The Preacher’s Son is one of those films with obvious potential. But the script tries to pack three years worth of a soap opera into less than two hours. Instead of a film, this probably would play out better as a TV series to let all the various subplots breathe. What’s left is a jumbled, wildly inconsistent and erratic mess.
It’s best to view Preacher’s Son as a bootleg Tyler Perry production. So little of it makes since that it falls apart and doesn’t do much go off the rails, but careens and destroys the station.
Dante (Christian Keyes) is an aspiring lawyer, but if his domineering mother (Valarie Pettiford) has her way, he’s going into ministry like his father Bishop T.K. (Clifton Powell). On a random encounter at a convenience store, Dante meets Tonisha (Drew Sidora, Chasing Waterfalls), who’s struggling to make ends meet while caring for her crackhead mother (Vanessa Bell Calloway) and brother. But it’s Tonisha’s night job as a stripper that’s bound to cause some tension at some point.
Keyes has done a number of these lower budget romance dramas. He’s not the best actor, but he’s found a niche in these B-grade films and makes for a charming lead. Sidora seems to have more difficulty trying to channel Julia Roberts circa Pretty Woman and their chemistry rarely feels genuine. Dante also has to contend with his ex (Kellita Smith), who wants to rekindle their romance despite being married to a deacon.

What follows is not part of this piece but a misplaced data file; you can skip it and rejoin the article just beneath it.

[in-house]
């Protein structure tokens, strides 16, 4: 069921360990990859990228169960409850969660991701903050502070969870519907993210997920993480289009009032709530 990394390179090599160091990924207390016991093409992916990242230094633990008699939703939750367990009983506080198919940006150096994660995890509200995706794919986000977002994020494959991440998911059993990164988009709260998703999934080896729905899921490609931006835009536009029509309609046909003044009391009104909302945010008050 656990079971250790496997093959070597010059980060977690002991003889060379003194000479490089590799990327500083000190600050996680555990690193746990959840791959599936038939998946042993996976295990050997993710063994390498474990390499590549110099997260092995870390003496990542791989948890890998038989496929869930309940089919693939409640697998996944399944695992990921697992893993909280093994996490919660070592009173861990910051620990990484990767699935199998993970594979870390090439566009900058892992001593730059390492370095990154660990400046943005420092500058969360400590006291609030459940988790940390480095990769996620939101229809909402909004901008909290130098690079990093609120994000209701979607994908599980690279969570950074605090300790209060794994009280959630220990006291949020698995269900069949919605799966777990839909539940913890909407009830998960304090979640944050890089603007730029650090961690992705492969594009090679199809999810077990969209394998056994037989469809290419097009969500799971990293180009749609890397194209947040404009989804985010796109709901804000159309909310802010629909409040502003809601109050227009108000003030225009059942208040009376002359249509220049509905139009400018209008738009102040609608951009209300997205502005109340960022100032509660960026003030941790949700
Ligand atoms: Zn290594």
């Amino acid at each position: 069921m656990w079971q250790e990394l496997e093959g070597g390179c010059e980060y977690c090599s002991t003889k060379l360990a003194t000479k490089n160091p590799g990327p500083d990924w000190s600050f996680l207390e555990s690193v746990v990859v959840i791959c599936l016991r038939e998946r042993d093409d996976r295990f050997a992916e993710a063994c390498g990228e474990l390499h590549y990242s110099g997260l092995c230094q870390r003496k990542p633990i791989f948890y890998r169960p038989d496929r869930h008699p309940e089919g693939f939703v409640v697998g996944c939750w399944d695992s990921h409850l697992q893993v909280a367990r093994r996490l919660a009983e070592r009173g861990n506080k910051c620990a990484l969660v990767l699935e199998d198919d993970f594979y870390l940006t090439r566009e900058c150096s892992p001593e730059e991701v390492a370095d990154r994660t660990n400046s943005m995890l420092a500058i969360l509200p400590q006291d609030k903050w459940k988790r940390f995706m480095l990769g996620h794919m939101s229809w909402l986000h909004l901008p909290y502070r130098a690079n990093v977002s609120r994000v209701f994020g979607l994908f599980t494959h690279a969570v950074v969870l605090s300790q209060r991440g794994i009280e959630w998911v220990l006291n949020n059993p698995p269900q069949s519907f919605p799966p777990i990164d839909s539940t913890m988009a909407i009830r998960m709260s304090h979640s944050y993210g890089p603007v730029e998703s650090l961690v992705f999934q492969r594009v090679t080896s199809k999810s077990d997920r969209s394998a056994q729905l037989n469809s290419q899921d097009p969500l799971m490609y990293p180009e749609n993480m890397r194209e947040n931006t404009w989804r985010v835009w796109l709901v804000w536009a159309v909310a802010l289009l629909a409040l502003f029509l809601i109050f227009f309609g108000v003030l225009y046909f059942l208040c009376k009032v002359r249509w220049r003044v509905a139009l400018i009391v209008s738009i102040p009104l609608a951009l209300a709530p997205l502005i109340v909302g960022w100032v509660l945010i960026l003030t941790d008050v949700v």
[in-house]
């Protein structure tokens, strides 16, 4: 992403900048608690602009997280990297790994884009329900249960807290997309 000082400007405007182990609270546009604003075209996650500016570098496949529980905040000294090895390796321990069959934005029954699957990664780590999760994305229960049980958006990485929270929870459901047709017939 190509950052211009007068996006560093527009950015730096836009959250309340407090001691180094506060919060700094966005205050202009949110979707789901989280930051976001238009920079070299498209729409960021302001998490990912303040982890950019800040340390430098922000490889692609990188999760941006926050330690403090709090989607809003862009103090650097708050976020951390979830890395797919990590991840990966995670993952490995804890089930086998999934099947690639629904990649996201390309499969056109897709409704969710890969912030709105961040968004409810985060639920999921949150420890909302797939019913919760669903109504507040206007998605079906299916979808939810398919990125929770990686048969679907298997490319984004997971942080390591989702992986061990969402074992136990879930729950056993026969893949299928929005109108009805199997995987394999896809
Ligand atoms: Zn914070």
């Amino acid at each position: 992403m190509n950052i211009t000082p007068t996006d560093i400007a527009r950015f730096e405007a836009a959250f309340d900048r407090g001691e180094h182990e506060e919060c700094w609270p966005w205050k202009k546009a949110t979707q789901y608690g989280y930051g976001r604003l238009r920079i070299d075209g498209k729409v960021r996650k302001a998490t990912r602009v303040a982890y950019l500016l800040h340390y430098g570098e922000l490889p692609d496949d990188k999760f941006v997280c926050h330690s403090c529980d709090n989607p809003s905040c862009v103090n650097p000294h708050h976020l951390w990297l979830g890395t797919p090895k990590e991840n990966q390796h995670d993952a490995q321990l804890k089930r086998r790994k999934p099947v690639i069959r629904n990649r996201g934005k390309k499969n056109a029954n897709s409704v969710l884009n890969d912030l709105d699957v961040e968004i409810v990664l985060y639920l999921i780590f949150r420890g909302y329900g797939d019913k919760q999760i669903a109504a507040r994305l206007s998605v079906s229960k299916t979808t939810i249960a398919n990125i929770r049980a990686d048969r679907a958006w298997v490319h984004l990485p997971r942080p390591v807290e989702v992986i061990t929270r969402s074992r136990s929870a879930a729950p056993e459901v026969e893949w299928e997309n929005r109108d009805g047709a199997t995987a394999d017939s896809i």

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That’s more than enough of a plot to steer the film for its 110 min. run time. Screenwriter Carl Weber has other ideas and tries to cram in a subplot for every character. Weber is adapting his hugely popular The Church novels, but seems too eager to throw in every subplot from the books instead of just the important ones.
Dante’s sister, Donna (Brittany Perry-Russell), has her own drama with some parishioners, T.K. is considering a political campaign and Dante’s best friend, Shorty (Kareem J. Grimes), wants to win over Donna. And Jaleel White plays a lady loving deacon who can barely keep it in his pants. White is one of the better performers and it was a little disappointing he’s such a minor player. That’s a lot of agendas to cover and Weber seems overwhelmed trying to naturally lead the characters from one scenario to the next. Or even explain why Dante has such a nice car, but apparently is still living at home with his folks.
Director Trey Haley sets his cast up with some random scenes and questionable editing. Seconds after a family prayer, T.K. asks Dante why he hasn’t eaten his yams. It’s the most jarring when Haley has to sprint to the final act and the characters have to suddenly drop their convictions. Defining traits of characters get wiped away to get to the grand finale.
The soundtrack is also spotty with seemingly the most randomly cobbled together collection of songs regardless if they fit the moment.
To their credit, Haley and Weber don’t make a predictable film. Even if it seems like the movie is going in one direction, they throw in a ton of surprises. They rarely make sense and further raise questions on the merit of investing time in watching it. At least viewers won’t be able to tell what’s going to happen next with any certainty.
The Preacher’s Son needed a lot less drama and far more character development to be more than a disappointment. Haley and Weber are already working on a sequel, The Choir Director, slated for next year. Hopefully with the next film, they’ll fine tune the pacing to avoid another chaotic viewing experience.
Rating: 2 out of 10
Photo Credit: Netflix